April 19, 2018
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Former UMaine swimming and diving coach to retire after 62 years

Plymouth State athletics | BDN
Plymouth State athletics | BDN
Plymouth State University coach Alan Switzer talks with a swimmer during a recent meet. The 88-year-old Switzer, a former University of Maine coach who has been coaching for 62 years (including 27 at Plymouth State), is retiring at the end of the academic year.
By Robby MacDonald, Special to the BDN
Updated:

After 62 years of coaching, former University of Maine men’s swimming coach Alan Switzer has announced his retirement at the end of the academic year.

For the last 27 years, Switzer has served as the women’s swimming and diving coach and has held other aquatic responsibilities at Plymouth State University in New Hampshire.

“He has always been a dependable, trustworthy, caring and intelligent coach and I can not thank him enough for all he has done over the years for our student athletes and Plymouth State athletics,” Plymouth State athletics director Kim Bownes said in a news release. “Al will be truly missed, but I hope he will still be teaching some classes and blessing us with his presence and good humor.”

This year, Switzer’s divers won the New England Intercollegiate Swimming and Diving Association championship. He was voted the 2018 Diving Coach of the Year, a recognition he also earned in 2017, 2004 and 2003.

“It’s become more difficult physically. I still have a love and passion for the sport, but I feel it’s time to turn the program over to a younger person. I hope to stay involved in diving,” Switzer said in the release.

The 88-year-old Switzer began his coaching career at Hebron Academy in 1955 at Hebron Academy in Maine, where he coached football, swimming and baseball.

He then coached at The Hill School in Pottstown, Pennsylvania, before being named the first swimming and diving coach at the University of Maine, where he coached for 19 years. During his tenure with the Black Bears, UMaine won two New England Division I titles.

Switzer has been inducted into the University of Maine Sports Hall of Fame, the Maine Swimming and Diving Hall of Fame, and the Hebron Academy Hall of Fame.

Bath swimmers continue success

Olivia Harper’s recent title in the 100 backstroke at the YMCA National Short Course Championship marked the fifth gold medal won by a Bath YMCA swimmer at the competition.

“We had success in the early years at the meet. The swimmers were not satisfied simply to qualify. Years ago, the kids started believing they could go to the meet and win,” said Jay Morissette, coach of the Bath YMCA swim team since 1985.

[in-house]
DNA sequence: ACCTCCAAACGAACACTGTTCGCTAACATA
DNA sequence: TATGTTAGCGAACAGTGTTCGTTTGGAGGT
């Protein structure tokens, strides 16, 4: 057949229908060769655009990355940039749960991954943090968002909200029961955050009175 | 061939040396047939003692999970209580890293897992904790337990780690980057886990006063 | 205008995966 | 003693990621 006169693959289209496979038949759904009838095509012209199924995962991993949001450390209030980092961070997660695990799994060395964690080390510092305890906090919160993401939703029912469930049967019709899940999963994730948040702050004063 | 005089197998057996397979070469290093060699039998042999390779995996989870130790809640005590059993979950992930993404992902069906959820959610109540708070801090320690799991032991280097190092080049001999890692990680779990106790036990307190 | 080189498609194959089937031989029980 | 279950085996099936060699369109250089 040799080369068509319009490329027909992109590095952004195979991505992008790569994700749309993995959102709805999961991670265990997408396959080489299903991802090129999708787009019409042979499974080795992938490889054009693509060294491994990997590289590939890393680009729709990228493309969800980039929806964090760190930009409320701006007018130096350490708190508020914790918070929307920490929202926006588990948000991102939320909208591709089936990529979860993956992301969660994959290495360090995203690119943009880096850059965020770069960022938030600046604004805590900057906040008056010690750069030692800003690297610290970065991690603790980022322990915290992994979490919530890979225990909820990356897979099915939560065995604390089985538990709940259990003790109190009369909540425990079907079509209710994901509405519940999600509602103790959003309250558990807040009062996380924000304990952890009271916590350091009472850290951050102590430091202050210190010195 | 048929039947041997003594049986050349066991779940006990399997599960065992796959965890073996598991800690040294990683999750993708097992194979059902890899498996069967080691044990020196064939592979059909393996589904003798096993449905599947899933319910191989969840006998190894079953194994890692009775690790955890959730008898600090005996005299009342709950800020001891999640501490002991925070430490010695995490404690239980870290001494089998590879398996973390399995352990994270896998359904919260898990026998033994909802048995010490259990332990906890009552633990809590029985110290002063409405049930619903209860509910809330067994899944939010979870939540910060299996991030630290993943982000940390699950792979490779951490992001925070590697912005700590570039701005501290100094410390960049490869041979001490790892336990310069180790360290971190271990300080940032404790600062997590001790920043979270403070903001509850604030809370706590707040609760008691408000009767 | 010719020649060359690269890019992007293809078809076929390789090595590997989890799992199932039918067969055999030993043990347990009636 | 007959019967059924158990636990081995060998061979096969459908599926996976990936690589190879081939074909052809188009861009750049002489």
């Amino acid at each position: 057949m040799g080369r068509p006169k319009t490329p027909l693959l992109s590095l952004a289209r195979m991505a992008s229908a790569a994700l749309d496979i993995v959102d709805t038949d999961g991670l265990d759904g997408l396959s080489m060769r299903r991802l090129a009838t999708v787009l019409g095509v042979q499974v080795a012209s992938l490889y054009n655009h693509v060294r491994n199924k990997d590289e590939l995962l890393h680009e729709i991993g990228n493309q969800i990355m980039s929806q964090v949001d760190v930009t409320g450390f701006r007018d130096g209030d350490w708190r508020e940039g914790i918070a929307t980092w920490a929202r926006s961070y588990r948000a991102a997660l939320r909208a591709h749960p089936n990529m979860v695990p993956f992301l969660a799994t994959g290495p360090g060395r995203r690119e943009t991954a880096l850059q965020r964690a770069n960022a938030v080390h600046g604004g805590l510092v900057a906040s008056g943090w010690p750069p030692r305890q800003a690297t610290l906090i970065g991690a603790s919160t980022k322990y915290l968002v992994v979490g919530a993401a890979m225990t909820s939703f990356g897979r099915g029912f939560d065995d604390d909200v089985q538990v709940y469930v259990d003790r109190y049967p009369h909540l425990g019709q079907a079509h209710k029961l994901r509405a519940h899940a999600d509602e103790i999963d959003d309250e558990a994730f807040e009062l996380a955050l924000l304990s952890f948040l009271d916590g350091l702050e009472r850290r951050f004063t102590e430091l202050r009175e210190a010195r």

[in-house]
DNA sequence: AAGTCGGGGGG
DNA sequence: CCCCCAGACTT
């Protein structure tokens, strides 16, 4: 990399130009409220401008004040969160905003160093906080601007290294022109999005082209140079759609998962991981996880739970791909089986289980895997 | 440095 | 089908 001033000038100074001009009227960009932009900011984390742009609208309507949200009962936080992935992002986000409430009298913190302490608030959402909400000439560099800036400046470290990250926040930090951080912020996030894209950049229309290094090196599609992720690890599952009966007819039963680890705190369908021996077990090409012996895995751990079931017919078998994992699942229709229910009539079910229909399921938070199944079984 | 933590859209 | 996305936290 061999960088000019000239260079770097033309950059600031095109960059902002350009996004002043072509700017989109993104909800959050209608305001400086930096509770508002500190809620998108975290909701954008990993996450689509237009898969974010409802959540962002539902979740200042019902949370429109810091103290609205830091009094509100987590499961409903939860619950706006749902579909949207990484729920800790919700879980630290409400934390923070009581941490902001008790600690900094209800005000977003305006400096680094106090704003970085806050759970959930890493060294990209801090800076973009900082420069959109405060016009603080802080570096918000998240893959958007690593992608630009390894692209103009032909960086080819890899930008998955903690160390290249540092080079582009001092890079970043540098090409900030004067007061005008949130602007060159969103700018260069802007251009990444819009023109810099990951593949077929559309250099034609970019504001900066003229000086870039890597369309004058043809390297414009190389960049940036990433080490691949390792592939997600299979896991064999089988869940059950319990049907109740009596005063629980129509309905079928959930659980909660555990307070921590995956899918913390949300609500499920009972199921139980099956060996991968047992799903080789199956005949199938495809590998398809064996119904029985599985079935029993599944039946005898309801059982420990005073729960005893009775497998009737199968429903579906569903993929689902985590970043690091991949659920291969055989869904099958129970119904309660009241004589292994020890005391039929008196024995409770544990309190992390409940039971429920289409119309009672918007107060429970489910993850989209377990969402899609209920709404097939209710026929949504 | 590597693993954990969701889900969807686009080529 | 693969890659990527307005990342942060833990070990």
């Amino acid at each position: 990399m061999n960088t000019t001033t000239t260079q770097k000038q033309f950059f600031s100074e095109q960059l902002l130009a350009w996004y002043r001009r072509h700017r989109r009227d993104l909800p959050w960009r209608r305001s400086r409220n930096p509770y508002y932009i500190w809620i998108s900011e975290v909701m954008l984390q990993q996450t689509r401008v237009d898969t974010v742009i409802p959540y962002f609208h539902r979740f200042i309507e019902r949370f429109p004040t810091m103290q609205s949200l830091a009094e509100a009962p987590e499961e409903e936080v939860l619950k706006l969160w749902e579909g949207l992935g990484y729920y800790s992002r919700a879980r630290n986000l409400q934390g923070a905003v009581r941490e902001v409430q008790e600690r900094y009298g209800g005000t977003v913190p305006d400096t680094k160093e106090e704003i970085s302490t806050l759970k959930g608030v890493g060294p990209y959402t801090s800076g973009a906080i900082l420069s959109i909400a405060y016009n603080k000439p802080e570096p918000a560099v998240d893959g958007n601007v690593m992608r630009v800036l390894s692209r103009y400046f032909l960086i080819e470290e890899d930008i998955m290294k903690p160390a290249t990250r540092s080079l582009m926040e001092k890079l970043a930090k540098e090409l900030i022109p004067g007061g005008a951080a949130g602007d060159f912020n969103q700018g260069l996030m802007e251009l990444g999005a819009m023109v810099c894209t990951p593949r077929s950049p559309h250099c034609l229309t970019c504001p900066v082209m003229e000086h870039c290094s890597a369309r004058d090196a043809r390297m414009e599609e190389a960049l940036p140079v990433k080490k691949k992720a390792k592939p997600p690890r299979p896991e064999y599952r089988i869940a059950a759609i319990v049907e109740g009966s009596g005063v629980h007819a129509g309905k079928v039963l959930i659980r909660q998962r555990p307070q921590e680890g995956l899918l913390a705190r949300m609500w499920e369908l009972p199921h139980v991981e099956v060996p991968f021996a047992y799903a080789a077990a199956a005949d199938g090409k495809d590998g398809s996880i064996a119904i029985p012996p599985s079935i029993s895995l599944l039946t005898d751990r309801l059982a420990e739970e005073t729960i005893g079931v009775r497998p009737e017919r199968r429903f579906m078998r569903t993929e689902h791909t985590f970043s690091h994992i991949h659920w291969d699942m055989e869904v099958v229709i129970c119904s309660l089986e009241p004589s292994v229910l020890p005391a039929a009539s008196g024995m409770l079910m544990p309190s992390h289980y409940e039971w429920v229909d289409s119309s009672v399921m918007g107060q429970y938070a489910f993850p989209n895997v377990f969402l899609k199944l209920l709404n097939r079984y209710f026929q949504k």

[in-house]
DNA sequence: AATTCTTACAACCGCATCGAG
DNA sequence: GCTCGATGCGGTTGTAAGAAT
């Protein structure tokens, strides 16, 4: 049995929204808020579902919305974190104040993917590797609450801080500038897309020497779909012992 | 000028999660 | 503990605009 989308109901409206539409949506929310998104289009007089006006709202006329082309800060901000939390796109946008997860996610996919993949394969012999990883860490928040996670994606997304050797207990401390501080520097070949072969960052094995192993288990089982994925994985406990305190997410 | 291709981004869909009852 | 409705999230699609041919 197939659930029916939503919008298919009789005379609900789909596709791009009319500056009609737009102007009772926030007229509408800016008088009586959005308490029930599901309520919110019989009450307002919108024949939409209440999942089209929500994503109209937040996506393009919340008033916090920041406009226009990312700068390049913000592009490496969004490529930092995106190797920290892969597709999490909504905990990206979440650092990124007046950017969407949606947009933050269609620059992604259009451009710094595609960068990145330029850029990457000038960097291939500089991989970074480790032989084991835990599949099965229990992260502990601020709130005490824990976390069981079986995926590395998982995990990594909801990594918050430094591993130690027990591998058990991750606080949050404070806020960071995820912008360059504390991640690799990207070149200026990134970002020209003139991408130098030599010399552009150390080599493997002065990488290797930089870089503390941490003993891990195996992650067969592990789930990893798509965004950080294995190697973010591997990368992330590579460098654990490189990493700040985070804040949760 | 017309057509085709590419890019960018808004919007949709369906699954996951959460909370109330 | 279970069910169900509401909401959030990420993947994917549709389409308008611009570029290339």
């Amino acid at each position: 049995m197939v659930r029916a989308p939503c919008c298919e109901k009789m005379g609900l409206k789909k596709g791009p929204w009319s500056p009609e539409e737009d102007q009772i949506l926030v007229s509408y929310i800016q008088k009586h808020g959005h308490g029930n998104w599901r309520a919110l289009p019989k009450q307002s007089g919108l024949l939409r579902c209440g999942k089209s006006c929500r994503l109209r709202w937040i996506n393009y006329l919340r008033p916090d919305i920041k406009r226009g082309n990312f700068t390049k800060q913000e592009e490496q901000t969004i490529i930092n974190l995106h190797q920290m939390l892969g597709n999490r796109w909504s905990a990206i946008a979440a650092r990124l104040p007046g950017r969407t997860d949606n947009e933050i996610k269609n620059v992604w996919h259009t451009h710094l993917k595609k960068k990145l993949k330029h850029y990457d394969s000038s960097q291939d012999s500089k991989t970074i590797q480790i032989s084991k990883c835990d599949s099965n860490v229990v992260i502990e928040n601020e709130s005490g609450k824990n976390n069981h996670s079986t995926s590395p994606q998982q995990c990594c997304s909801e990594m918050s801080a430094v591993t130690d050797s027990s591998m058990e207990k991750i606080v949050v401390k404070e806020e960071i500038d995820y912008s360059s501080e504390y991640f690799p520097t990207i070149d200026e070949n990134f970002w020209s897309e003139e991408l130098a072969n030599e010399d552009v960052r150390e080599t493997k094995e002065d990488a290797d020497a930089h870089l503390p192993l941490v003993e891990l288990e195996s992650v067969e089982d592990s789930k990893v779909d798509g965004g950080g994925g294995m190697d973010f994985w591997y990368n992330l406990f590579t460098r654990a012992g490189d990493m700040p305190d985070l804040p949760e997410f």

In addition to five national championship medals, two Bath YMCA swimmers have set national records. James Wells set a record in the 50-meter long course backstroke in 2010 and in 2016 Caitlyn Tycz established a mark in the 100 butterfly.

Wells continued his swimming at Indiana University where he was a Big Ten champion and an Olympic Trials qualifier. Tycz, who also has raced in the Olympic Trials, swims at the University of Southern California. He recently competed for the Trojans in the NCAA Division I championship.

“I am really proud of our relatively consistent success at the meet,” said Morissette, who has coached over 75 YMCA All-America swimmers.

A year ago, Harper was a member of the Bath YMCA 200 freestyle relay that won the event at the national YMCA meet.

“The experience on the relay with Caitlin, Ann Tolan and Ella Martin accelerated [Harper’s] maturity in terms of understanding the importance of the proper mental approach,” Morissette said.

“We knew that physically Olivia had the talent to win the backstroke event, but we were a little less sure about her mental approach. There was some self-doubt. We did a lot of race visualization. “

“We focused on those elements of the race that she can control like the stroke tempo, kicks off the wall, breakout strokes, and starts. She must have swam the race 30 times in her mind before she got in the pool to race it. She did an amazing job.”

In winning the 100 backstroke title Harper, who won the Maine Class B title in the event in February at 54.6 seconds, lowered her mark in the national field of 179 competitors to 53.7.

She also finished second in the 200 backstroke (1:57).

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